University Learning Store: Competency-Based Micro-Credential Offerings for the Workplace

Concurrent Session 10

Session Materials

Brief Abstract

This presentation discusses a cross-institutional approach to developing an assessment-driven, competency-based, micro-credential program designed for workplace learning. We will discuss how a collaborative program (University Learning Store) by a group of top-tier universities provides a unique self-paced approach for adult learners to gain mastery of workplace competencies valued by employers.    


I currently work at University of Wisconsin-Extension as an instructional designer. I received my doctoral degree in Instructional Technology and Learning Sciences from Utah State University in 2016.

Additional Authors

Terry Tao is a Senior Instructional Designer and Team Leader at UW-Extension, Continuing Education, Outreach, and E-Learning. He has worked traditional online programs, collaborative degree programs, and competency-based programs. His instructional design and project management experience include both academic programs and cooperate training projects.

Extended Abstract

Competency-Based Education for the Workplace

Recent years have seen a huge disparity in the way higher institutions and business leaders view college graduates’ work force readiness. While 96% of chief academic officers from over 800 higher institutions believed that they are preparing college students for success in the work force (Jaschik & Lederman, 2014 ), only 11% of business leaders strongly agreed that higher education institutions prepared college graduates with the skills and competencies they need (Gallup & Lumina Foundation, 2014). Employers believe engaging learners in applied learning projects can improve learning and better prepare them for career success. Especially, they generally value a candidate’s skills to think critically, communicate clearly, and solve complex problems more than the crosscutting and field-specific skills students learned from their degree programs (Hart Research Associates, 2015). We find competency-based education to be an important solution to prepare learners with competencies valued by employers.

Competency-based education or personalized learning, according to the U.S. Department of Education, provides learners with the flexibility to progress as they demonstrate content mastery “regardless of time, place, or pace of learning” (para. 4). It provides different pathways for learners to achieve learning outcomes via personalized learning opportunities. Competency-based education provides a unique way for adult learners to gain mastery of workplace competencies valued by employers, at their own pace and outside a traditional classroom.

University Learning Store

University Learning Store (ULS) is a collaborative online learning project created by a group of top-tier universities to address work readiness issues. Years of success in providing reputable, high-quality online and professional skills education makes this group of universities uniquely qualified to offer competency-based micro-credential courses. ULS provides an opportunity for individuals to master workplace competencies, demonstrate that mastery, and earn non-degree credentials. ULS also serves as an employer resource providing professional training to employees and recruiting prospective employees.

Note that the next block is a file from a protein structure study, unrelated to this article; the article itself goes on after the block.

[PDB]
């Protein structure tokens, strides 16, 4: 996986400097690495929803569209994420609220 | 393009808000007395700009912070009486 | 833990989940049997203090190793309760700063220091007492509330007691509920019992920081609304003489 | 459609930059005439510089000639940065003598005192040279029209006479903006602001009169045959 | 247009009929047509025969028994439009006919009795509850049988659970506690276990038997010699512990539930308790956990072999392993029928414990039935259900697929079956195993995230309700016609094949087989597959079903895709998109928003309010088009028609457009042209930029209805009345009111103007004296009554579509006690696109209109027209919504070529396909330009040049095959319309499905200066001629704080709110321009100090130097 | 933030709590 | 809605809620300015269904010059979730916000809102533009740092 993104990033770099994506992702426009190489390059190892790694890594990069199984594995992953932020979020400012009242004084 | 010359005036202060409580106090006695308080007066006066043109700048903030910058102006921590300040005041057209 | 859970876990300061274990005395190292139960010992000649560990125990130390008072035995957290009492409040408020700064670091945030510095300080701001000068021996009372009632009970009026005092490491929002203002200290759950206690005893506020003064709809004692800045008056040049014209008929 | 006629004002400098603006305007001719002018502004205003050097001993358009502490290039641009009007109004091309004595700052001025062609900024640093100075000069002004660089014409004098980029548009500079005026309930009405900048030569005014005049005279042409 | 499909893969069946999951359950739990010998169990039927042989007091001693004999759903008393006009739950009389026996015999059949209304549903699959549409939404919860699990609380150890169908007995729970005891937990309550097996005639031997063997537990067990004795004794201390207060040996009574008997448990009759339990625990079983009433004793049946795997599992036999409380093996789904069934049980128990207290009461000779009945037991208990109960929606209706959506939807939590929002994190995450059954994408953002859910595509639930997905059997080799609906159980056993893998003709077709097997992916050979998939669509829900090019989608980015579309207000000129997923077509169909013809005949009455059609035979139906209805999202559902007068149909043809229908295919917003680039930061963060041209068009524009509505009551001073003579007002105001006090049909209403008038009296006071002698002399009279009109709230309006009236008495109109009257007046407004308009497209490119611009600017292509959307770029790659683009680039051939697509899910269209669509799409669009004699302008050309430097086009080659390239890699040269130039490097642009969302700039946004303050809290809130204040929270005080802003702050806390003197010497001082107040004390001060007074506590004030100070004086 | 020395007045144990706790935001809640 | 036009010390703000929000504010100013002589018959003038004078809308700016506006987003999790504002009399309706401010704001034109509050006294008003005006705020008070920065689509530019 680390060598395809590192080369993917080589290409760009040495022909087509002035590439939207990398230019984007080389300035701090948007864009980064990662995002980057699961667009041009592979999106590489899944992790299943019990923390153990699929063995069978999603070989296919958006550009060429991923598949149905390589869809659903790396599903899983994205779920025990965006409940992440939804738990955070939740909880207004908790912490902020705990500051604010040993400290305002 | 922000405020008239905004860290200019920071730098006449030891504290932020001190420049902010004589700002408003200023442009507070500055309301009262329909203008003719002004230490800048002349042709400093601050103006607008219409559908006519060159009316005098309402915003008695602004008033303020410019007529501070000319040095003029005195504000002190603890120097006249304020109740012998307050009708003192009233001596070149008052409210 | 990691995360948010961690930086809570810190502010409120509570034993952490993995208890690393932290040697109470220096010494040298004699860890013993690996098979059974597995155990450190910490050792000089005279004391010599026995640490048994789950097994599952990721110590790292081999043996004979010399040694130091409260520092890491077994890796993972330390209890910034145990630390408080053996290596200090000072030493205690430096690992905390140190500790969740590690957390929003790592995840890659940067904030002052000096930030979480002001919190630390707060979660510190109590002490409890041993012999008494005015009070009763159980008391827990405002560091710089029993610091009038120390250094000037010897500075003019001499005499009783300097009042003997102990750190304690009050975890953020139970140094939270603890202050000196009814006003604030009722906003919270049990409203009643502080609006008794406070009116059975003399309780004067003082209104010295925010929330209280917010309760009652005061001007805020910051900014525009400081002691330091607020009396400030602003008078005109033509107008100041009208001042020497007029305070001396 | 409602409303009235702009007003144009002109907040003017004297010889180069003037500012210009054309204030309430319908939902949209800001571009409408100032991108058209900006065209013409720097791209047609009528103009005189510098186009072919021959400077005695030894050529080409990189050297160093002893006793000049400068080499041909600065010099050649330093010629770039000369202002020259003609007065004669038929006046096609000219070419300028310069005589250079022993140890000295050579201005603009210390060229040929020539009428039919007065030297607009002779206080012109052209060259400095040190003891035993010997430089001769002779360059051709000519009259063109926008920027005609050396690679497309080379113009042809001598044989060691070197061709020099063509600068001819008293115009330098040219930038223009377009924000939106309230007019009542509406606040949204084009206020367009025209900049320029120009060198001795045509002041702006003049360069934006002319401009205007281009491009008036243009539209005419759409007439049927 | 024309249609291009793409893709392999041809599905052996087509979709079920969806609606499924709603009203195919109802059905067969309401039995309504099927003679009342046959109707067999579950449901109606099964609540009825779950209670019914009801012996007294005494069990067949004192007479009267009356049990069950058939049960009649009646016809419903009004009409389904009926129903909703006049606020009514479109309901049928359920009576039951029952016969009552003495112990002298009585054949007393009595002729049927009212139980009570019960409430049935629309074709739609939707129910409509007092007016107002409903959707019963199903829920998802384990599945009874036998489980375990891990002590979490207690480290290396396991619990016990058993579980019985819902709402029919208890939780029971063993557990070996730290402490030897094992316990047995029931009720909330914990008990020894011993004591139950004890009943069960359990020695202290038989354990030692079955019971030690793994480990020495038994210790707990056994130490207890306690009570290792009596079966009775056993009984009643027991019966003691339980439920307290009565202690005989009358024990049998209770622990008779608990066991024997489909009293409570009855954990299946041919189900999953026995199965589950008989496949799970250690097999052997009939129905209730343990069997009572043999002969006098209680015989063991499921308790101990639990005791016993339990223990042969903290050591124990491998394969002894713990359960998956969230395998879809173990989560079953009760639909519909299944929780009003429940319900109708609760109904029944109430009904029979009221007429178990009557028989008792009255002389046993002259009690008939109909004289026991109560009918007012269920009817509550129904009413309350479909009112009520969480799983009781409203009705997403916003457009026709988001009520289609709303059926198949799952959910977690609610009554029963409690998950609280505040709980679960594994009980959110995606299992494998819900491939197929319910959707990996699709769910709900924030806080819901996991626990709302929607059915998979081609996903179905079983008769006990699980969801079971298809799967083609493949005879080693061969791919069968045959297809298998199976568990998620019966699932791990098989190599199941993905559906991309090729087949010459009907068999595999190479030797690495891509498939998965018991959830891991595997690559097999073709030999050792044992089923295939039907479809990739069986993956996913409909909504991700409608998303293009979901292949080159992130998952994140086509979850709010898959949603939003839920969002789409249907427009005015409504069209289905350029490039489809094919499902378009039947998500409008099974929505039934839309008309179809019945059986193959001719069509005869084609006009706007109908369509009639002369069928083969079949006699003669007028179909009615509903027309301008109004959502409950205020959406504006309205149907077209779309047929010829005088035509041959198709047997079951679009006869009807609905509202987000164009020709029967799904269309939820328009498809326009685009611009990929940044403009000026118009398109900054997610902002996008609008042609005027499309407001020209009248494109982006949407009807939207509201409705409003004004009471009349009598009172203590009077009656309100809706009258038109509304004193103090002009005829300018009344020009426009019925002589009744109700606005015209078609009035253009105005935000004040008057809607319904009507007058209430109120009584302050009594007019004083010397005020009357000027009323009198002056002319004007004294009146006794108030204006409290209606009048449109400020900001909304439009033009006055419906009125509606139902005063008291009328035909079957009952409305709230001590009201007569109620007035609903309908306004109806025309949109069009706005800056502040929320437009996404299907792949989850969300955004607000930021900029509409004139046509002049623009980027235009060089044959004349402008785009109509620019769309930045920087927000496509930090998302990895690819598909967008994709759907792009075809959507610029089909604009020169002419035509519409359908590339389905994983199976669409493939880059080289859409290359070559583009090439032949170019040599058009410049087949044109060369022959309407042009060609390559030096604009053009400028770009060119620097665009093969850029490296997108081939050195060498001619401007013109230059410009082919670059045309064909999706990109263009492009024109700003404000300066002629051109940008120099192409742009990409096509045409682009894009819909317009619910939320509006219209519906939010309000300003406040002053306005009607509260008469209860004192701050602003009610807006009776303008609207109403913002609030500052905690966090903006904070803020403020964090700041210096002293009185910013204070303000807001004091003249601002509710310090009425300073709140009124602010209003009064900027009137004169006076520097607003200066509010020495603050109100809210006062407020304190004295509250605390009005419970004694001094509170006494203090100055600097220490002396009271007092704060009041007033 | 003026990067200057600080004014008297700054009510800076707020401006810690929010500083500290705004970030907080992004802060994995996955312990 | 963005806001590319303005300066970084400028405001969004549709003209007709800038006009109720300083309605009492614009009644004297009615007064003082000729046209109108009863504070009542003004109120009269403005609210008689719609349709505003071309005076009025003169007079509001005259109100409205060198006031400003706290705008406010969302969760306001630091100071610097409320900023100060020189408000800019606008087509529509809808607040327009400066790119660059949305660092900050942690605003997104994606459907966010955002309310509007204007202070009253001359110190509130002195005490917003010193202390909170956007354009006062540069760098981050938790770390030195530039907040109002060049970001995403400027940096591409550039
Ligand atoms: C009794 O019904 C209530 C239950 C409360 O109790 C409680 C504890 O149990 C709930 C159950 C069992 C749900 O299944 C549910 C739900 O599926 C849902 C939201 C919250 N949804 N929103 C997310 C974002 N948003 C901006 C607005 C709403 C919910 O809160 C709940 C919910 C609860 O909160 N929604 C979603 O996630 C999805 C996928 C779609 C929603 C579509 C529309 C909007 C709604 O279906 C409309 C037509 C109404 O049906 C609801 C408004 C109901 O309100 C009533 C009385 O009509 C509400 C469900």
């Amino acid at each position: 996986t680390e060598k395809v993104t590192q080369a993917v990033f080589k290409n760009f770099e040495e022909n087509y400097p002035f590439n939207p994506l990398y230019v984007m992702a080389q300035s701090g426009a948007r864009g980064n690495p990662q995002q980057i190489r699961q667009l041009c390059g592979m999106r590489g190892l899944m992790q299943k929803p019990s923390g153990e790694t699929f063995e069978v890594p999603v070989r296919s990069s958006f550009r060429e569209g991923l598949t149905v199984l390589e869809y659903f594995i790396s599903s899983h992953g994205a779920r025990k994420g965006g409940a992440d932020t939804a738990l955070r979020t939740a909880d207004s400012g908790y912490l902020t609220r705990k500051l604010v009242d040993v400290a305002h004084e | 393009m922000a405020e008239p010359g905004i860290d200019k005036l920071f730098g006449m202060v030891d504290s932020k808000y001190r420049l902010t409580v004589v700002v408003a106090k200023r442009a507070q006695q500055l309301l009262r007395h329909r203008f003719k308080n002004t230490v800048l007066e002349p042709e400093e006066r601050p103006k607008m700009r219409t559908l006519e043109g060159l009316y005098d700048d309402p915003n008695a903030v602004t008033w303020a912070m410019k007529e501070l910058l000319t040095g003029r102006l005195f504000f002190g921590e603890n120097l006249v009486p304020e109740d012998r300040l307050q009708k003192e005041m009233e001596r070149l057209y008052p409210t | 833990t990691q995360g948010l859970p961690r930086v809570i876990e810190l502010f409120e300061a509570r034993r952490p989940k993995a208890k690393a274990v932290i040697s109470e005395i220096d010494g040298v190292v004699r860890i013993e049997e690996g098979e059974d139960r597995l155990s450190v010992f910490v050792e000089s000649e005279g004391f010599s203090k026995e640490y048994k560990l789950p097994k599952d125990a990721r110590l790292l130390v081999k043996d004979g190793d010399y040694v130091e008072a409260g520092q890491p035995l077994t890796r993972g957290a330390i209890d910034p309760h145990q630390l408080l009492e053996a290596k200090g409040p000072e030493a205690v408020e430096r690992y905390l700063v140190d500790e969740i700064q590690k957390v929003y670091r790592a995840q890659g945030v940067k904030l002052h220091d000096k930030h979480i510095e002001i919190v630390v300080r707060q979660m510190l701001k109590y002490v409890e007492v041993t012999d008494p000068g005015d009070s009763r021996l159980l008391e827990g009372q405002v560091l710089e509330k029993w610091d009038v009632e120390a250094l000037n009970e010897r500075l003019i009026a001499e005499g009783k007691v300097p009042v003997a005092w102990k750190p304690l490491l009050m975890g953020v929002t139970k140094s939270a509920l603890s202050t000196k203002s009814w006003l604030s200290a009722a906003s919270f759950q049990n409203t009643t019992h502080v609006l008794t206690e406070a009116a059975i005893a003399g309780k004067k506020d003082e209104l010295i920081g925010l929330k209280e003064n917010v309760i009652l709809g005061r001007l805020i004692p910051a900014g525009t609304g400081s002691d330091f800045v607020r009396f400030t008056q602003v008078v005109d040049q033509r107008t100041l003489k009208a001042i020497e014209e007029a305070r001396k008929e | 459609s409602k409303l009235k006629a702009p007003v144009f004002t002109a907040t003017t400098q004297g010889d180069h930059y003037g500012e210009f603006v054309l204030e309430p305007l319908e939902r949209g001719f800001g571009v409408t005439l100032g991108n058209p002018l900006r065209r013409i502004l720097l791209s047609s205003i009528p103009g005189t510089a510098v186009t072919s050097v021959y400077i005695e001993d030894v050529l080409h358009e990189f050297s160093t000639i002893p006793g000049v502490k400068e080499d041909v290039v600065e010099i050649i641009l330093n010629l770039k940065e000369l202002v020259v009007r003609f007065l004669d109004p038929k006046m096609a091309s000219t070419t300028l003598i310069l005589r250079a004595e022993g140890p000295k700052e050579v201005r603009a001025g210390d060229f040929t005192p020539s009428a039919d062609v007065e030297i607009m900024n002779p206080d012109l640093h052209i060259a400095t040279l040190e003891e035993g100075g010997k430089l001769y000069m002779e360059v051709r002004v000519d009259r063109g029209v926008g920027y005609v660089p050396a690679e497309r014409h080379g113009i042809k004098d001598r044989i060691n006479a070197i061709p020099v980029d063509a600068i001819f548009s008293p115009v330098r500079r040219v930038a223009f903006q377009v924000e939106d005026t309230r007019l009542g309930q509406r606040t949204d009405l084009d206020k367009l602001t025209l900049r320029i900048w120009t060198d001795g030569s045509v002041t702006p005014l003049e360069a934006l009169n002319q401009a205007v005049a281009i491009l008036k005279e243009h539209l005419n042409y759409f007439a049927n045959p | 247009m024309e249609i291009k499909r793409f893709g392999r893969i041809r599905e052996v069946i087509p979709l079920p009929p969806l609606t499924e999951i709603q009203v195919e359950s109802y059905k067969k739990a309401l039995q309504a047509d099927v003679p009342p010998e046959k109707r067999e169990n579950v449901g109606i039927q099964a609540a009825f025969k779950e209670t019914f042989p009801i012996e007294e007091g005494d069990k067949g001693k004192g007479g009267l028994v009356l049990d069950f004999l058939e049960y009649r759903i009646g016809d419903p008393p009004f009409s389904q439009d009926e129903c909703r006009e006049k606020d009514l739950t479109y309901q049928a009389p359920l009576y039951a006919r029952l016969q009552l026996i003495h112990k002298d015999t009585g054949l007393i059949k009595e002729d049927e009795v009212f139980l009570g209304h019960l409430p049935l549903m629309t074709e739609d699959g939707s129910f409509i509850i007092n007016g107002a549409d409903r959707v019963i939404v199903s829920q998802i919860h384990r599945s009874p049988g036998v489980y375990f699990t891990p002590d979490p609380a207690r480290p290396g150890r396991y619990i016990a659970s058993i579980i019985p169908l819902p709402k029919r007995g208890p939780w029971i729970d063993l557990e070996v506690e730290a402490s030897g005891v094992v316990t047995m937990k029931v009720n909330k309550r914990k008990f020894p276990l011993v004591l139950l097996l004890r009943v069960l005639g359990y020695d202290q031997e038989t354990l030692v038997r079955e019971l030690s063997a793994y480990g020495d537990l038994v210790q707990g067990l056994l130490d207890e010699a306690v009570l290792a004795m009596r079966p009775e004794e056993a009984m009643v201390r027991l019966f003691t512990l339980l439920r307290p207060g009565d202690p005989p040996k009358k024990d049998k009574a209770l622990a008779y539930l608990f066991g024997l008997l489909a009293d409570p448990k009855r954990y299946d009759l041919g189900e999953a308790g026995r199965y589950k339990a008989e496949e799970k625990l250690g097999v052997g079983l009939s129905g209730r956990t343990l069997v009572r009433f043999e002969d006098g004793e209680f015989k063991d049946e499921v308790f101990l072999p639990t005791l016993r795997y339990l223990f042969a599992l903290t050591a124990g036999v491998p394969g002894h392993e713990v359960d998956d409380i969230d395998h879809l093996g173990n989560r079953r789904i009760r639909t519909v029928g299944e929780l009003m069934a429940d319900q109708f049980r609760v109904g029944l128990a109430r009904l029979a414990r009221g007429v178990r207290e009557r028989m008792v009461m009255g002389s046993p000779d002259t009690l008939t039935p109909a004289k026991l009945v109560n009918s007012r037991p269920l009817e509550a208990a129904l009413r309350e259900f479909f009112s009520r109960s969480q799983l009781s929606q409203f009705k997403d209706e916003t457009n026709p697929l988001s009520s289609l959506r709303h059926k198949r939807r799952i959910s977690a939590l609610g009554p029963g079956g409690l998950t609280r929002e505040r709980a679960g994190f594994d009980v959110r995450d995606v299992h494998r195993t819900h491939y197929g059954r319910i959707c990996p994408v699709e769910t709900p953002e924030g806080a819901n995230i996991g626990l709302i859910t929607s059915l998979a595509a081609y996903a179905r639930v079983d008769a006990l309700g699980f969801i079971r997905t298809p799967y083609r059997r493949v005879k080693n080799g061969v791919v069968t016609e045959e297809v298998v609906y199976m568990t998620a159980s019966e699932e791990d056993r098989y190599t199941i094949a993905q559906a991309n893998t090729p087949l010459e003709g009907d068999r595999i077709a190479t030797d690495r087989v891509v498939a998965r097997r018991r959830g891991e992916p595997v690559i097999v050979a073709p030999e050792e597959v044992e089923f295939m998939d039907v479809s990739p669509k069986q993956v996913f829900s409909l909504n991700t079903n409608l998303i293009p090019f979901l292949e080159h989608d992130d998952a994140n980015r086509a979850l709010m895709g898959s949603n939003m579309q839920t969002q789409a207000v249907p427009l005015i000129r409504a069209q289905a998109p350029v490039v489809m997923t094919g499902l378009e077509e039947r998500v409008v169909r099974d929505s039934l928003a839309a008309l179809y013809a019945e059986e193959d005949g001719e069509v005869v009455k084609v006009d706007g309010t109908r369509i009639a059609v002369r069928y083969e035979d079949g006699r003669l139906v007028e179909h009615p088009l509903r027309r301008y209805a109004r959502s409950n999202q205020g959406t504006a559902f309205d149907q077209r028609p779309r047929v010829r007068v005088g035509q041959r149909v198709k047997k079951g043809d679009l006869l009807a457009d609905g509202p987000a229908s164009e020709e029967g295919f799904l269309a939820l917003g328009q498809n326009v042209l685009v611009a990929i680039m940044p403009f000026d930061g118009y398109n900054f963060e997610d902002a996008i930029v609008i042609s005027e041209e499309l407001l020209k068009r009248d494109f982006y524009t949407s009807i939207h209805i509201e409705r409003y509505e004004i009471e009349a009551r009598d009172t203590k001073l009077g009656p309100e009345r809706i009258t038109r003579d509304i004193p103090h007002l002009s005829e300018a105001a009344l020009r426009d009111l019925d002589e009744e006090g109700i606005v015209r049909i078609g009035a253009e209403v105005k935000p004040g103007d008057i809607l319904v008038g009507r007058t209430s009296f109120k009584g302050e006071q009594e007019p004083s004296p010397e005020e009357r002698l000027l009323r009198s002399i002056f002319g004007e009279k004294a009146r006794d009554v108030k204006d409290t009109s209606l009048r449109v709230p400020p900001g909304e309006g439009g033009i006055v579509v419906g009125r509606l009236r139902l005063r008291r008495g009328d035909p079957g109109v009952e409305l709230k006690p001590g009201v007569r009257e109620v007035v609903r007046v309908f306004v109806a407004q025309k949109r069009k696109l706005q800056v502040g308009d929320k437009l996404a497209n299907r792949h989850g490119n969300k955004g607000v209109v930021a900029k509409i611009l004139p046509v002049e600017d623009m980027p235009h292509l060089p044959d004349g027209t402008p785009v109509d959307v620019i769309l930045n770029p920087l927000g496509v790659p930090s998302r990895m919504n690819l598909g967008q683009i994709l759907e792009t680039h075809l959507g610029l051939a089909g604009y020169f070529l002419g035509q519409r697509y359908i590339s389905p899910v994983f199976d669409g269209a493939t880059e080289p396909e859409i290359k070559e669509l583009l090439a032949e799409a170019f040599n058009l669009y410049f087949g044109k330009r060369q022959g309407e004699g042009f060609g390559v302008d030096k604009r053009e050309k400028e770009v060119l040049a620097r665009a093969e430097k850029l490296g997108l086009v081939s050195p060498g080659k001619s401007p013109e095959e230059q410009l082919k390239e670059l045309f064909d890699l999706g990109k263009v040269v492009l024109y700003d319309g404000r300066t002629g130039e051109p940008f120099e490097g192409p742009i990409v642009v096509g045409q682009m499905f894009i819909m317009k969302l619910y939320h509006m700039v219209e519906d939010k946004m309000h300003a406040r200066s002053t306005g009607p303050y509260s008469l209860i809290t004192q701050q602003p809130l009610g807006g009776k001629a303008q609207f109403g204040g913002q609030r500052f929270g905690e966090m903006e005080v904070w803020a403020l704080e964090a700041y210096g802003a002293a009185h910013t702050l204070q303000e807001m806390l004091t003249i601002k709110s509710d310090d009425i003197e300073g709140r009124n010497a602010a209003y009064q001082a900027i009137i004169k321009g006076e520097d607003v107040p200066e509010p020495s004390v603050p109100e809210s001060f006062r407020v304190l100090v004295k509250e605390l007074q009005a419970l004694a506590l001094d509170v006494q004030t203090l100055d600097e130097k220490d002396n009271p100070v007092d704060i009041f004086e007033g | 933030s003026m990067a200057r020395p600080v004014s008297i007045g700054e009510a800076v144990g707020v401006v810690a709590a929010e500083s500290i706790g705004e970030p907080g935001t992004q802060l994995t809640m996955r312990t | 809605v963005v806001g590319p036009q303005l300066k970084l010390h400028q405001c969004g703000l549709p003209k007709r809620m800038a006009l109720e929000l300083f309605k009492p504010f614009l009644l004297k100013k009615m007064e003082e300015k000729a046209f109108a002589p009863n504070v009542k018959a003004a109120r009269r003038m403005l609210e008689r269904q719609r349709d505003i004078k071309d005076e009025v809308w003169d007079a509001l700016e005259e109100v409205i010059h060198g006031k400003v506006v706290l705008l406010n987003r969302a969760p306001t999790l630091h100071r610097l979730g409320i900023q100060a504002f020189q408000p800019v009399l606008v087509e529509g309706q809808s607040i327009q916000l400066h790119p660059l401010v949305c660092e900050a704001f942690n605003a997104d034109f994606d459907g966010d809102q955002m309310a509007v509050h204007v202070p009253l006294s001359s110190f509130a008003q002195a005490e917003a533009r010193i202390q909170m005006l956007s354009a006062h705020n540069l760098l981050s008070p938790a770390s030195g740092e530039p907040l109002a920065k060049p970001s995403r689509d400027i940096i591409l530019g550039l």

To provide more flexibility for working adults, ULS has developed a unique offering structure that has mastering and validation of the competency occur separately. The course model used in ULS consists of two separate sections: a learning app and a badge assessment. A learning app is a collection of educational content focusing on a particular competency, and a badge assessment is a project-based authentic assessment that evaluates the learner’s mastery of a competency. For learners who want to expand their workplace competency, the learning app is available to help them master the competencies they need. Learners who have already mastered certain competencies from their professional experience can simply take the badge assessment to validate their competency and earn the micro-credentials. Although a learning app is designed to prepare students to master a specific competency, learners are not required to enroll in a learning app before they take the associated badge assessment. 

Learning App — Applied Competency

A learning app is designed for adult learners to gain mastery of a workplace competency they need. Workplace competencies valued by employers include “managing resources, accessing and storing information, interpersonal situations, understanding systems, and using technology” (ACT, Inc., 2000). Each ULS learning app is built upon applied competencies designed with the following question in mind: “What concepts or skills does a learner need to master in order to be successful in a professional environment?” Well-designed competencies lay the foundation that learning resources and authentic assessments are built on. The competencies available through ULS are based on institutional expectations, industry standards, and life skills so that each targeted competency set equips learners for success in their professional endeavors. In ULS, each learning app consists of three or more topic modules. Each topic module includes a topic introduction, learning resources, practice activities, a tip sheet, and an auto-graded quiz, as shown here:


ULS Offering Layout

Learning App:

  • Homepage